EQ can be more important than IQ

How ya feeling? Well, what you’re feeling might be even more important than what you’re thinking, as your brain neurons dance a fiery dance during midterms. And the anxiety you feel now is but a prelude to finals week. Getting that 4.0 is important. That 4.0 is a measure of your intelligence, supposedly. But what it doesn’t measure is what you feel, and what you feel has significant bearing on what you think.
College work is brain-intensive, and it’s easy to forget about spheres of life other than your intellectual development. How smart you are might not be as important as who you are. Maybe you just broke up with a boyfriend or girlfriend. The guy sitting next to you in chemistry might have just lost his dog of 16 years. Even the professor might be having marital problems, or maybe the professor forgets that you are human first, student second.
Dr. Reuven Bar-On is a clinical psychologist, currently directing emotional intelligence research at the University of Haifa in Israel, and has been researching the area of emotional and social intelligence since 1980. His research is also cross-cultural, describing and assessing the emotional, personal and social components of intelligent behavior. He coined the term “EQ” (“emotional quotient”) in 1985 and developed the BarOn EQ-i test as a model of emotional and social intelligence. The BarOn EQ-i was published by Multi-Health Systems in 1996 as the first test of its kind.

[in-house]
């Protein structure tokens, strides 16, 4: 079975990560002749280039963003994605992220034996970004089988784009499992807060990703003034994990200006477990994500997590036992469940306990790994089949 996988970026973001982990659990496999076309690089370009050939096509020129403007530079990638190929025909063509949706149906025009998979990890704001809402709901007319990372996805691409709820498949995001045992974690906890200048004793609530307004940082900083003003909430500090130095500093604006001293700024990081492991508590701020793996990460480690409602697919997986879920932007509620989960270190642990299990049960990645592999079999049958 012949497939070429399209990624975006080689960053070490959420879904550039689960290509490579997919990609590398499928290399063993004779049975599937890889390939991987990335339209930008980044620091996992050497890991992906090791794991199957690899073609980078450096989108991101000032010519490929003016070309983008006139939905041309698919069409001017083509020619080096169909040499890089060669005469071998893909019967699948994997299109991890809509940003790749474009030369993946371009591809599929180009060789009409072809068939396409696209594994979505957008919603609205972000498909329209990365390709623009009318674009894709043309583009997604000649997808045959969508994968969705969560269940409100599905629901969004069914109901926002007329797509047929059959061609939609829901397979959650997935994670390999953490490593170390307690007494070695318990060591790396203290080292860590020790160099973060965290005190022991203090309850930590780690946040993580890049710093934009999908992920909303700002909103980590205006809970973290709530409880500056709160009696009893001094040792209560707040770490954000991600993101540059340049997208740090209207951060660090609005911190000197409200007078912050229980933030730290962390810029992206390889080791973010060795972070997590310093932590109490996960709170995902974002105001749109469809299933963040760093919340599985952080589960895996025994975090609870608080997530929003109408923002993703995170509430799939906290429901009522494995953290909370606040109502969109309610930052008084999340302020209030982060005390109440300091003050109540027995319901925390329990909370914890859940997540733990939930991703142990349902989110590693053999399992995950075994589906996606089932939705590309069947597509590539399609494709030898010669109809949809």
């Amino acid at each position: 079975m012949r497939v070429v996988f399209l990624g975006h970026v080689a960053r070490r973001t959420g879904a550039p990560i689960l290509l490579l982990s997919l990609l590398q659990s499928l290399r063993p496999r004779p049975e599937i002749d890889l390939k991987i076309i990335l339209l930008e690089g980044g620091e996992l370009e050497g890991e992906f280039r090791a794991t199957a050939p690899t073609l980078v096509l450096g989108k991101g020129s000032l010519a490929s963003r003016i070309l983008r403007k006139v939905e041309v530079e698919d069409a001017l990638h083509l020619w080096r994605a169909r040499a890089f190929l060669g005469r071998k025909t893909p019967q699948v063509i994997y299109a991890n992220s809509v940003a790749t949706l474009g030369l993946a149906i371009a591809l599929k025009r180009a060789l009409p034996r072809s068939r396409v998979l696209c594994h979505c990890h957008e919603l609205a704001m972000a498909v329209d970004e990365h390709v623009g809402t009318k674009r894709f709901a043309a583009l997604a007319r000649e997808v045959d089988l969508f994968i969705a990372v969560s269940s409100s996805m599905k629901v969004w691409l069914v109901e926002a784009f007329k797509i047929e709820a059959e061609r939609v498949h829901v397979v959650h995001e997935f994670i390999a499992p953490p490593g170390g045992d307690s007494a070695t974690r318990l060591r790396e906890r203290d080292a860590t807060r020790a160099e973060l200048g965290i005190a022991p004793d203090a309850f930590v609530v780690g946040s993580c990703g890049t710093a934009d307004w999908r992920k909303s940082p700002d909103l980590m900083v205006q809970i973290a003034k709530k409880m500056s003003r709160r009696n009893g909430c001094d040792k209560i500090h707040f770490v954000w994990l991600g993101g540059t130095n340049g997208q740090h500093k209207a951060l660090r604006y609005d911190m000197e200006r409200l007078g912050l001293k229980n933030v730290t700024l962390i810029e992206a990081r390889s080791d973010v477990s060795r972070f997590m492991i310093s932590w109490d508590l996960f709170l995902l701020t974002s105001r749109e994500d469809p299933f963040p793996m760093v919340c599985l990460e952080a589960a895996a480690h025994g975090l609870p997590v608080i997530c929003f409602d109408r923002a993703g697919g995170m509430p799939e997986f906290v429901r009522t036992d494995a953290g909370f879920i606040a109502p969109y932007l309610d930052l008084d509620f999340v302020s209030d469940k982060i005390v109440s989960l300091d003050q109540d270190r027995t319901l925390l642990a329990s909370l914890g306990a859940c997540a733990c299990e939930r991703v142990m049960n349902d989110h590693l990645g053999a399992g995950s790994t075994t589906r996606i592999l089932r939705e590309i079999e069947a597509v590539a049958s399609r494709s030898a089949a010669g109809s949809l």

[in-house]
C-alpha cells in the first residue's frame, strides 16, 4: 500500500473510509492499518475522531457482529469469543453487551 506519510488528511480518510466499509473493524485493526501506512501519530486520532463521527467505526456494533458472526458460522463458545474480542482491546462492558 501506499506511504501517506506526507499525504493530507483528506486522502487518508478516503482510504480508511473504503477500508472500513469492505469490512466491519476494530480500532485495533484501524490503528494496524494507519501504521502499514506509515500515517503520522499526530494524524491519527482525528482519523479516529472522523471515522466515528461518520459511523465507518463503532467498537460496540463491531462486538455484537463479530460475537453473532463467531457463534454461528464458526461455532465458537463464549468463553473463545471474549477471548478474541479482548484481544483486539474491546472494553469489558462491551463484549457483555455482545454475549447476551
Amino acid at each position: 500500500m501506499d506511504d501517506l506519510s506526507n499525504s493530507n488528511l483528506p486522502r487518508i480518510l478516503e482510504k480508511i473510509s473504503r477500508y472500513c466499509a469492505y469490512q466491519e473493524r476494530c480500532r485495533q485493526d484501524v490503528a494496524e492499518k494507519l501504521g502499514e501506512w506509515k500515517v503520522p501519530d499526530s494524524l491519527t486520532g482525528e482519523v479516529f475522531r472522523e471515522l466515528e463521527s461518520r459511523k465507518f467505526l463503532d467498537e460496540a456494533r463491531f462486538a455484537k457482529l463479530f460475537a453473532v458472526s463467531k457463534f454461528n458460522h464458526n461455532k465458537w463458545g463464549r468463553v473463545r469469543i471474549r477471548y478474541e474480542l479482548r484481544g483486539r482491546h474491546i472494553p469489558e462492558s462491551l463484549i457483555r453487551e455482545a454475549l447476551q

Dr. Bar-On defines emotional intelligence as “capabilities, competencies and skills that influence one’s ability to succeed in coping with environmental demands and pressures and directly affect one’s overall psychological well-being.”
Recent research has shown that what is called emotional quotient may be more important than IQ or intelligence quotient. EQ could also be called character quotient since it measures qualities of character. People who have a high EQ seem to fare better in life, are more well-adjusted and are more successful in their careers.
In 1995 Daniel Goleman’s best seller, “Emotional Intelligence,” was published. A Time magazine article called, “The EQ Factor,” followed later that year and the concept of emotional intelligence went public. Emotions, not IQ, might be the true measure of human intelligence. Shortly before the article appeared, Peter Salovey, a Yale psychologist, and John Mayer, of the University of New Hampshire, coined the phrase emotional intelligence. “I think it’s really dangerous to argue that so much of our behavior is genetically determined and biologically controlled,” Meyers said.
Emotions have been neglected in a Western intellectual tradition that divorces body and mind, nature and culture, reason and emotion and public from private. The study of emotions challenges these dualities and challenges the very foundation of Western thought. The social and cultural construction of emotions is rigid and repressive, and ignores what people are feeling at school, at work and on a day-to-day basis.